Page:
1. Past and Current Management
      1. Overview and Rationale for the Current Management Framework
        1. Criteria to Identify When Fisheries Are Overfished or Subject to Overfishing, and Measures to Rebuild
        2. Past and Current Stakeholder Involvement
      2. Target Species
        1. Limitations on Fishing for Target Species
          1. Catch
          2. Effort
          3. Gear
          4. Time
          5. Sex
          6. Size
          7. Area
          8. Marine Protected Areas
        2. Description of and Rationale for Any Restricted Access Approach
      3. Bycatch
        1. Amount and Type of Bycatch (Including Discards)
        2. Assessment of Sustainability and Measures to Reduce Unacceptable Levels of Bycatch
          Discard Mortality
          Impact on Fisheries that Target Bycatch Species
          Bycatch of Overfished, Threatened, or Endangered Species
          Measures to Reduce Bycatch
      4. Habitat
        1. Description of Threats
        2. Measures to Minimize Any Adverse Effects on Habitat Caused by Fishing
    2. Requirements for Person or Vessel Permits and Reasonable Fees
  4. Monitoring and Essential Fishery Information
    1. Description of Relevant Essential Fishery Information
    2. Past and Ongoing Monitoring of the Fishery
      1. Fishery-dependent Data Collection
      2. Fishery-independent Data Collection
  5. Future Management Needs and Directions
    1. Identification of Information Gaps
    2. Research and Monitoring
      1. Potential Strategies to Fill Information Gaps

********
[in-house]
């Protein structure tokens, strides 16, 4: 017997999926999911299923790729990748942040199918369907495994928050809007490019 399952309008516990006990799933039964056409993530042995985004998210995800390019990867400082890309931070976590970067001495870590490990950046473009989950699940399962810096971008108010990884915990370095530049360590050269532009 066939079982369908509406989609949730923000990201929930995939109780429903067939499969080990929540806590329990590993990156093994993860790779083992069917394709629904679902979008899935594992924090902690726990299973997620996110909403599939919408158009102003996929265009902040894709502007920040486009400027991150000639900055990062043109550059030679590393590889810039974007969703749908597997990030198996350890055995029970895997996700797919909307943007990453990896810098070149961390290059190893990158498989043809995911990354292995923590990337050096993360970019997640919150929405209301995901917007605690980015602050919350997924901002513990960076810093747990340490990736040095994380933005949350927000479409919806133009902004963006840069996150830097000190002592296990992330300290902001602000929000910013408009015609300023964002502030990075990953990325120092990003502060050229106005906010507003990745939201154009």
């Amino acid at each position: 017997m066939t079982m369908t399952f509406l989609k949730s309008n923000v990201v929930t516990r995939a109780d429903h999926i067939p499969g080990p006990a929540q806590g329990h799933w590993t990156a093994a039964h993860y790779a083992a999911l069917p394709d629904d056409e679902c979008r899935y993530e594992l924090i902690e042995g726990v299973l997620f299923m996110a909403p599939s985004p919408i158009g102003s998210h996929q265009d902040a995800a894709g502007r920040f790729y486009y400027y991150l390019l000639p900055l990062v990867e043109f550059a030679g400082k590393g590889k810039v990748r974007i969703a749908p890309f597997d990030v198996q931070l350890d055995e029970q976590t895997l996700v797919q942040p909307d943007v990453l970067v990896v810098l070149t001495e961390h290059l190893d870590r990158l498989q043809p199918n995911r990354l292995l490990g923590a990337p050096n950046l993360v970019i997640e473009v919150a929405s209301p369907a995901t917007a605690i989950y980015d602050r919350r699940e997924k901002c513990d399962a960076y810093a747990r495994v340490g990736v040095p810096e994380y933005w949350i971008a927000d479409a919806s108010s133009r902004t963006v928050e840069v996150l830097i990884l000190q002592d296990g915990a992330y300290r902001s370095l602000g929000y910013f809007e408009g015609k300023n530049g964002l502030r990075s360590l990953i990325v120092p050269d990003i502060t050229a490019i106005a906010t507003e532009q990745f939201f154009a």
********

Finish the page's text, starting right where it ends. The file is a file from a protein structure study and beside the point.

2. Opportunities for Collaborative Fisheries Research
    3. Opportunities for Future Management Changes
    4. Climate Readiness
List of Acronyms

CalCOFI: California Cooperative Oceanic Fisheries Investigations
CCR: California Code of Regulations
CDFW: California Department of Fish and Wildlife
CPFV: Commercial Passenger Fishing Vessel
CPUE: Catch Per Unit Effort
CRFS: California Recreational Fisheries Survey
DPUE: Discards Per Unit Effort
ENSO: El Niño Southern Oscillation
EFI: Essential Fishery Information
FGC: Fish and Game Code
FMP: Fishery Management Plan
IGFA: International Fish and Game Association
MLMA: Marine Life Management Act
MLS: Marine Logs System
MPA: Marine Protected Area
MRFSS: Marine Recreational Fisheries Statistics Survey
MSE: Management Strategy Evaluation
NGO: Non-Government Organization
NPGO: North Pacific Gyre Oscillation
PDO: Pacific Decadal Oscillation
RecFIN: Recreational Fisheries Information Network
SST: Sea Surface Temperature
TL: Total Length

List of Figures

Figure 1-1. Adult Barred Sand Bass in kelp forest habitat.